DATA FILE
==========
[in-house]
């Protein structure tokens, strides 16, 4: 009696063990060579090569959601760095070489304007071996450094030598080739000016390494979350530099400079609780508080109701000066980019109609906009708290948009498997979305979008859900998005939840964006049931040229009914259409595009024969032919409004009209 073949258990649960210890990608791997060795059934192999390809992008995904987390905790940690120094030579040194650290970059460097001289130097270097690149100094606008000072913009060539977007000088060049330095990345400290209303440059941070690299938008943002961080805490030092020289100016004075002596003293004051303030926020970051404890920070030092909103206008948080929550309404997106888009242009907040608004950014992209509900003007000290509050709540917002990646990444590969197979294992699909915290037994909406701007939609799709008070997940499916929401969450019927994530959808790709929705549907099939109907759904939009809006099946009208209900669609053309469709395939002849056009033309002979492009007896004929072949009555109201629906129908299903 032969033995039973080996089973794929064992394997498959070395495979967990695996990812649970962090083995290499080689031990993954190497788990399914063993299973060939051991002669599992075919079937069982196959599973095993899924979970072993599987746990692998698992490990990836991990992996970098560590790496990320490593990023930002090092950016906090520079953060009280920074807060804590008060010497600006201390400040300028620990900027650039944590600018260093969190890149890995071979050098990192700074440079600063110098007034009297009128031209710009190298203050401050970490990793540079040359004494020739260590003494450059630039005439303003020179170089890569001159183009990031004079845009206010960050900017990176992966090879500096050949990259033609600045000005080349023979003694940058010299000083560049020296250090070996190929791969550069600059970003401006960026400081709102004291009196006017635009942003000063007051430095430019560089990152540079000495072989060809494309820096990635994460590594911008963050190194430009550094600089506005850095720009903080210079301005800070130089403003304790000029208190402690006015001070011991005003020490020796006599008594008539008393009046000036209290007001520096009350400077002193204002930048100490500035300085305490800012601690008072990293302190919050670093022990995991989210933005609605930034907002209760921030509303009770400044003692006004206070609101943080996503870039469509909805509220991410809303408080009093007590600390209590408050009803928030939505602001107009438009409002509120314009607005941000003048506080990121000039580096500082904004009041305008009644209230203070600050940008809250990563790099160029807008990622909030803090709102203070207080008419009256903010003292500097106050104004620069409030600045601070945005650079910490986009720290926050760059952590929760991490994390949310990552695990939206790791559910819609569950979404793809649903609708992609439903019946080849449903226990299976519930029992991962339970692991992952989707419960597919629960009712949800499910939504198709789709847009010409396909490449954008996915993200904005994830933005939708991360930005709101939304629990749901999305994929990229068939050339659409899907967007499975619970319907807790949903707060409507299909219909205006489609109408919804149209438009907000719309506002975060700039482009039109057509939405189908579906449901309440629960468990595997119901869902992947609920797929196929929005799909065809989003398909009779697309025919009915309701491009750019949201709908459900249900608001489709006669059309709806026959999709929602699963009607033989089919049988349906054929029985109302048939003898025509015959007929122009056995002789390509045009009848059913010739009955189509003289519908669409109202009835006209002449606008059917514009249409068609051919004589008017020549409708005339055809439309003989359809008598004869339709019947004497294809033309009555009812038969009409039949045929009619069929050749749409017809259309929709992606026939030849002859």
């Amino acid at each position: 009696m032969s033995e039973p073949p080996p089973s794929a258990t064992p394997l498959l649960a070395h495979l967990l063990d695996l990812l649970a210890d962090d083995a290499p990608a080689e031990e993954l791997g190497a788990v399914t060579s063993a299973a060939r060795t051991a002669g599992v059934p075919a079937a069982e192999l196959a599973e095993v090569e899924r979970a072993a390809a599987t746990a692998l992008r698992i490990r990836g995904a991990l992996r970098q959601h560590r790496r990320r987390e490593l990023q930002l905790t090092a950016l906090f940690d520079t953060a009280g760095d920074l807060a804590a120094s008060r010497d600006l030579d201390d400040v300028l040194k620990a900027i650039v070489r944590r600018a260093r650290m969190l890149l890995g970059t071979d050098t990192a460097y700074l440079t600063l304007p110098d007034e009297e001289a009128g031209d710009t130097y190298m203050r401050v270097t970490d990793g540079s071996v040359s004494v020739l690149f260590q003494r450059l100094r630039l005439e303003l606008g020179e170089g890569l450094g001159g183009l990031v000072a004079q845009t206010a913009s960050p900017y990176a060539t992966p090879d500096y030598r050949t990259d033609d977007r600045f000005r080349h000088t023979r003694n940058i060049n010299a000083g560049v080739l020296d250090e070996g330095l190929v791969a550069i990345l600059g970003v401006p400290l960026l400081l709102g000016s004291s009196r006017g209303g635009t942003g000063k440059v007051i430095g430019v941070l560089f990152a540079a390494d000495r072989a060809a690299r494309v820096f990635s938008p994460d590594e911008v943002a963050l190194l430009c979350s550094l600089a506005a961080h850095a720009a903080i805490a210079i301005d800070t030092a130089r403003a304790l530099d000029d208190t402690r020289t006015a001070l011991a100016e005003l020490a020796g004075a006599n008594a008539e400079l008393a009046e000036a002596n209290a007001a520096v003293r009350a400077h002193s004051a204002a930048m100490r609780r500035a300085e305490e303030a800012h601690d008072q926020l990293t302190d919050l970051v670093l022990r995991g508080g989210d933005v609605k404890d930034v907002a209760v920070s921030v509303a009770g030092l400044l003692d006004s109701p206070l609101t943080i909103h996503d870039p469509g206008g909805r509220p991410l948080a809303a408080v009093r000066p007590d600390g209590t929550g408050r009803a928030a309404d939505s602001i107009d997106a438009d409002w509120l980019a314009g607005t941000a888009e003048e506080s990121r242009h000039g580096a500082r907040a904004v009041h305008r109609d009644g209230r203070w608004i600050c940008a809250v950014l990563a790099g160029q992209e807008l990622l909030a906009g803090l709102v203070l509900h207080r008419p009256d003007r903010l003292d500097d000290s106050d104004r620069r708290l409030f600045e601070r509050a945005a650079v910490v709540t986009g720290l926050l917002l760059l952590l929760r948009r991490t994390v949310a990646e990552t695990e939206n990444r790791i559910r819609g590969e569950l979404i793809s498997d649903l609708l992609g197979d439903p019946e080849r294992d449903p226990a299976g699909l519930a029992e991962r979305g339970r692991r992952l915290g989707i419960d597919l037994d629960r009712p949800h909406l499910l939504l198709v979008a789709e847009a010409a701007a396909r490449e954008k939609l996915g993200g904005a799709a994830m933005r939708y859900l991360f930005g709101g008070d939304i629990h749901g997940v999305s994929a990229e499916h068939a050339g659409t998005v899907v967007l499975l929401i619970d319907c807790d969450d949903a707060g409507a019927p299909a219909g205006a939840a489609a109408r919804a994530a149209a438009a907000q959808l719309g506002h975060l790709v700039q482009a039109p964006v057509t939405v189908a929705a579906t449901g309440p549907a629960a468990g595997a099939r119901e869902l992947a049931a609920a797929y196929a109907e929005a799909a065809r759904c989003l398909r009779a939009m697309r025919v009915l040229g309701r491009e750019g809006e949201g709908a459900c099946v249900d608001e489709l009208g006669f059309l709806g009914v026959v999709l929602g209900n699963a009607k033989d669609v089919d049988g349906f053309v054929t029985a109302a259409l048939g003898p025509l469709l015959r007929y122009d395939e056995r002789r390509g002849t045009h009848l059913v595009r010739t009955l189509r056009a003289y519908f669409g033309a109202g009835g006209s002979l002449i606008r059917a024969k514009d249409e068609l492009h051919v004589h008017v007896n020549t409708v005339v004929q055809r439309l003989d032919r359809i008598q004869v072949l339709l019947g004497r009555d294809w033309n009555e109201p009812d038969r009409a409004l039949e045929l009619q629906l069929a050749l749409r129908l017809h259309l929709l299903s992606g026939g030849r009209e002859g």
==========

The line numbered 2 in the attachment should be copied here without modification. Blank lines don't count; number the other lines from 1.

């Protein structure tokens, strides 16, 4: 009696063990060579090569959601760095070489304007071996450094030598080739000016390494979350530099400079609780508080109701000066980019109609906009708290948009498997979305979008859900998005939840964006049931040229009914259409595009024969032919409004009209 073949258990649960210890990608791997060795059934192999390809992008995904987390905790940690120094030579040194650290970059460097001289130097270097690149100094606008000072913009060539977007000088060049330095990345400290209303440059941070690299938008943002961080805490030092020289100016004075002596003293004051303030926020970051404890920070030092909103206008948080929550309404997106888009242009907040608004950014992209509900003007000290509050709540917002990646990444590969197979294992699909915290037994909406701007939609799709008070997940499916929401969450019927994530959808790709929705549907099939109907759904939009809006099946009208209900669609053309469709395939002849056009033309002979492009007896004929072949009555109201629906129908299903 032969033995039973080996089973794929064992394997498959070395495979967990695996990812649970962090083995290499080689031990993954190497788990399914063993299973060939051991002669599992075919079937069982196959599973095993899924979970072993599987746990692998698992490990990836991990992996970098560590790496990320490593990023930002090092950016906090520079953060009280920074807060804590008060010497600006201390400040300028620990900027650039944590600018260093969190890149890995071979050098990192700074440079600063110098007034009297009128031209710009190298203050401050970490990793540079040359004494020739260590003494450059630039005439303003020179170089890569001159183009990031004079845009206010960050900017990176992966090879500096050949990259033609600045000005080349023979003694940058010299000083560049020296250090070996190929791969550069600059970003401006960026400081709102004291009196006017635009942003000063007051430095430019560089990152540079000495072989060809494309820096990635994460590594911008963050190194430009550094600089506005850095720009903080210079301005800070130089403003304790000029208190402690006015001070011991005003020490020796006599008594008539008393009046000036209290007001520096009350400077002193204002930048100490500035300085305490800012601690008072990293302190919050670093022990995991989210933005609605930034907002209760921030509303009770400044003692006004206070609101943080996503870039469509909805509220991410809303408080009093007590600390209590408050009803928030939505602001107009438009409002509120314009607005941000003048506080990121000039580096500082904004009041305008009644209230203070600050940008809250990563790099160029807008990622909030803090709102203070207080008419009256903010003292500097106050104004620069409030600045601070945005650079910490986009720290926050760059952590929760991490994390949310990552695990939206790791559910819609569950979404793809649903609708992609439903019946080849449903226990299976519930029992991962339970692991992952989707419960597919629960009712949800499910939504198709789709847009010409396909490449954008996915993200904005994830933005939708991360930005709101939304629990749901999305994929990229068939050339659409899907967007499975619970319907807790949903707060409507299909219909205006489609109408919804149209438009907000719309506002975060700039482009039109057509939405189908579906449901309440629960468990595997119901869902992947609920797929196929929005799909065809989003398909009779697309025919009915309701491009750019949201709908459900249900608001489709006669059309709806026959999709929602699963009607033989089919049988349906054929029985109302048939003898025509015959007929122009056995002789390509045009009848059913010739009955189509003289519908669409109202009835006209002449606008059917514009249409068609051919004589008017020549409708005339055809439309003989359809008598004869339709019947004497294809033309009555009812038969009409039949045929009619069929050749749409017809259309929709992606026939030849002859």